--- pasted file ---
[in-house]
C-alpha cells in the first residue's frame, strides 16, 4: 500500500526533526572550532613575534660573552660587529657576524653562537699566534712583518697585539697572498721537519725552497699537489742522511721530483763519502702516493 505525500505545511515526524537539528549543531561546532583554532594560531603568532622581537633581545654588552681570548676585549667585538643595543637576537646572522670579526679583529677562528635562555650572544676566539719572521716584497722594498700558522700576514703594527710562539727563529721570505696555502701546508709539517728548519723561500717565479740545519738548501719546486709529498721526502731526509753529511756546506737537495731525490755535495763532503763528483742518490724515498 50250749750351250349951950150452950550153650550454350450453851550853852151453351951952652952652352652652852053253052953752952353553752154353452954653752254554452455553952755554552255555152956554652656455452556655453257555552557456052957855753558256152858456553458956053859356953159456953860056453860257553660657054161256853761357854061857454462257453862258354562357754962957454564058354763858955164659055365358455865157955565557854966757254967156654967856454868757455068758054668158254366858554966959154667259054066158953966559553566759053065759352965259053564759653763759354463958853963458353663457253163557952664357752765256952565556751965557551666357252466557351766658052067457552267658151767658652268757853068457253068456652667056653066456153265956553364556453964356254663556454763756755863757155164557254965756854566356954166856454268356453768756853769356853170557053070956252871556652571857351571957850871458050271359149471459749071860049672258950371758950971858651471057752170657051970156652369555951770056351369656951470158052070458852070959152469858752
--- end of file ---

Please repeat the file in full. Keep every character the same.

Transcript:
[in-house]
C-alpha cells in the first residue's frame, strides 16, 4: 500500500526533526572550532613575534660573552660587529657576524653562537699566534712583518697585539697572498721537519725552497699537489742522511721530483763519502702516493 505525500505545511515526524537539528549543531561546532583554532594560531603568532622581537633581545654588552681570548676585549667585538643595543637576537646572522670579526679583529677562528635562555650572544676566539719572521716584497722594498700558522700576514703594527710562539727563529721570505696555502701546508709539517728548519723561500717565479740545519738548501719546486709529498721526502731526509753529511756546506737537495731525490755535495763532503763528483742518490724515498 50250749750351250349951950150452950550153650550454350450453851550853852151453351951952652952652352652652852053253052953752952353553752154353452954653752254554452455553952755554552255555152956554652656455452556655453257555552557456052957855753558256152858456553458956053859356953159456953860056453860257553660657054161256853761357854061857454462257453862258354562357754962957454564058354763858955164659055365358455865157955565557854966757254967156654967856454868757455068758054668158254366858554966959154667259054066158953966559553566759053065759352965259053564759653763759354463958853963458353663457253163557952664357752765256952565556751965557551666357252466557351766658052067457552267658151767658652268757853068457253068456652667056653066456153265956553364556453964356254663556454763756755863757155164557254965756854566356954166856454268356453768756853769356853170557053070956252871556652571857351571957850871458050271359149471459749071860049672258950371758950971858651471057752170657051970156652369555951770056351369656951470158052070458852070959152469858752